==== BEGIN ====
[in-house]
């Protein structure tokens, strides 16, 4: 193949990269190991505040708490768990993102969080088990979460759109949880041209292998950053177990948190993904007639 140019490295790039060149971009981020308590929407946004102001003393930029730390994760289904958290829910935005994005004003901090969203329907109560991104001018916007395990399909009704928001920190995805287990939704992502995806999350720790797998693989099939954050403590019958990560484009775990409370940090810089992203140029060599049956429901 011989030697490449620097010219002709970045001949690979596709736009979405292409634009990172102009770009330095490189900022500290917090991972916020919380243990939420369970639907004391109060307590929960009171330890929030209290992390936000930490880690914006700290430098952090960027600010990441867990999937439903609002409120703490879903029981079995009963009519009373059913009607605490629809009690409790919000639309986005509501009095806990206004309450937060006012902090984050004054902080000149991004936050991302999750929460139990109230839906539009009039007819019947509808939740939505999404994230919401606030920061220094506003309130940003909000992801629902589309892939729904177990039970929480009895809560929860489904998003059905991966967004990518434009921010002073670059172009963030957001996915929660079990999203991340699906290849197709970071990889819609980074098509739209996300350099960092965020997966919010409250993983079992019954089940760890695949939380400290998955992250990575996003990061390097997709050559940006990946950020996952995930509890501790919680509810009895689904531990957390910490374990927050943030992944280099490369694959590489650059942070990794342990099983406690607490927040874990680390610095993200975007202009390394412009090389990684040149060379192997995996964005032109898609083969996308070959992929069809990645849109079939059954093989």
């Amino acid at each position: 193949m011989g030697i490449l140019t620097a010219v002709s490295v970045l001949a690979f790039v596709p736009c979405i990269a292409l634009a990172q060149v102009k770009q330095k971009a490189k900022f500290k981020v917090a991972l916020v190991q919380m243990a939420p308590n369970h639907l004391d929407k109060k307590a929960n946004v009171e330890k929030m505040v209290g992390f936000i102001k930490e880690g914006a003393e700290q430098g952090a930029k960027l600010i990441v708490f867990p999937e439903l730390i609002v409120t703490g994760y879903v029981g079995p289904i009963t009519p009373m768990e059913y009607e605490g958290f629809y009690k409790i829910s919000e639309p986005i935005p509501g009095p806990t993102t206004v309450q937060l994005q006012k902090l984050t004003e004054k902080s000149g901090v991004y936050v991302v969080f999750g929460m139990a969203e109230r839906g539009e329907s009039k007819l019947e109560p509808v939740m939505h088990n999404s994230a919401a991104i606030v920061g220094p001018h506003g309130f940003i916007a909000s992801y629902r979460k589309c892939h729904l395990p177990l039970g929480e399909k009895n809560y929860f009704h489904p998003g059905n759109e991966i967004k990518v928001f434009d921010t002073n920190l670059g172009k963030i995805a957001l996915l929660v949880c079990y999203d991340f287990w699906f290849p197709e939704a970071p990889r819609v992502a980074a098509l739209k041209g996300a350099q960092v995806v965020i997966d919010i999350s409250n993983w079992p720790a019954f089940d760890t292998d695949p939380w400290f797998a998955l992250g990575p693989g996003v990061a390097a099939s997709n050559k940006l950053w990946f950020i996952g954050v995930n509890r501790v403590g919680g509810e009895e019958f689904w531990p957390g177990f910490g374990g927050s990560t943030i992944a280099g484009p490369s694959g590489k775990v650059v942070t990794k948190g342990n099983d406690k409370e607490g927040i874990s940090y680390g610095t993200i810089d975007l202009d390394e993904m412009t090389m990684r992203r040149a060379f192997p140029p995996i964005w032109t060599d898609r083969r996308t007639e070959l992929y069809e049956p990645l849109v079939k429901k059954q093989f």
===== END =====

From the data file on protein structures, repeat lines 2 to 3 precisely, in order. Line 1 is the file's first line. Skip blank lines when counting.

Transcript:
């Protein structure tokens, strides 16, 4: 193949990269190991505040708490768990993102969080088990979460759109949880041209292998950053177990948190993904007639 140019490295790039060149971009981020308590929407946004102001003393930029730390994760289904958290829910935005994005004003901090969203329907109560991104001018916007395990399909009704928001920190995805287990939704992502995806999350720790797998693989099939954050403590019958990560484009775990409370940090810089992203140029060599049956429901 011989030697490449620097010219002709970045001949690979596709736009979405292409634009990172102009770009330095490189900022500290917090991972916020919380243990939420369970639907004391109060307590929960009171330890929030209290992390936000930490880690914006700290430098952090960027600010990441867990999937439903609002409120703490879903029981079995009963009519009373059913009607605490629809009690409790919000639309986005509501009095806990206004309450937060006012902090984050004054902080000149991004936050991302999750929460139990109230839906539009009039007819019947509808939740939505999404994230919401606030920061220094506003309130940003909000992801629902589309892939729904177990039970929480009895809560929860489904998003059905991966967004990518434009921010002073670059172009963030957001996915929660079990999203991340699906290849197709970071990889819609980074098509739209996300350099960092965020997966919010409250993983079992019954089940760890695949939380400290998955992250990575996003990061390097997709050559940006990946950020996952995930509890501790919680509810009895689904531990957390910490374990927050943030992944280099490369694959590489650059942070990794342990099983406690607490927040874990680390610095993200975007202009390394412009090389990684040149060379192997995996964005032109898609083969996308070959992929069809990645849109079939059954093989």
């Amino acid at each position: 193949m011989g030697i490449l140019t620097a010219v002709s490295v970045l001949a690979f790039v596709p736009c979405i990269a292409l634009a990172q060149v102009k770009q330095k971009a490189k900022f500290k981020v917090a991972l916020v190991q919380m243990a939420p308590n369970h639907l004391d929407k109060k307590a929960n946004v009171e330890k929030m505040v209290g992390f936000i102001k930490e880690g914006a003393e700290q430098g952090a930029k960027l600010i990441v708490f867990p999937e439903l730390i609002v409120t703490g994760y879903v029981g079995p289904i009963t009519p009373m768990e059913y009607e605490g958290f629809y009690k409790i829910s919000e639309p986005i935005p509501g009095p806990t993102t206004v309450q937060l994005q006012k902090l984050t004003e004054k902080s000149g901090v991004y936050v991302v969080f999750g929460m139990a969203e109230r839906g539009e329907s009039k007819l019947e109560p509808v939740m939505h088990n999404s994230a919401a991104i606030v920061g220094p001018h506003g309130f940003i916007a909000s992801y629902r979460k589309c892939h729904l395990p177990l039970g929480e399909k009895n809560y929860f009704h489904p998003g059905n759109e991966i967004k990518v928001f434009d921010t002073n920190l670059g172009k963030i995805a957001l996915l929660v949880c079990y999203d991340f287990w699906f290849p197709e939704a970071p990889r819609v992502a980074a098509l739209k041209g996300a350099q960092v995806v965020i997966d919010i999350s409250n993983w079992p720790a019954f089940d760890t292998d695949p939380w400290f797998a998955l992250g990575p693989g996003v990061a390097a099939s997709n050559k940006l950053w990946f950020i996952g954050v995930n509890r501790v403590g919680g509810e009895e019958f689904w531990p957390g177990f910490g374990g927050s990560t943030i992944a280099g484009p490369s694959g590489k775990v650059v942070t990794k948190g342990n099983d406690k409370e607490g927040i874990s940090y680390g610095t993200i810089d975007l202009d390394e993904m412009t090389m990684r992203r040149a060379f192997p140029p995996i964005w032109t060599d898609r083969r996308t007639e070959l992929y069809e049956p990645l849109v079939k429901k059954q093989f």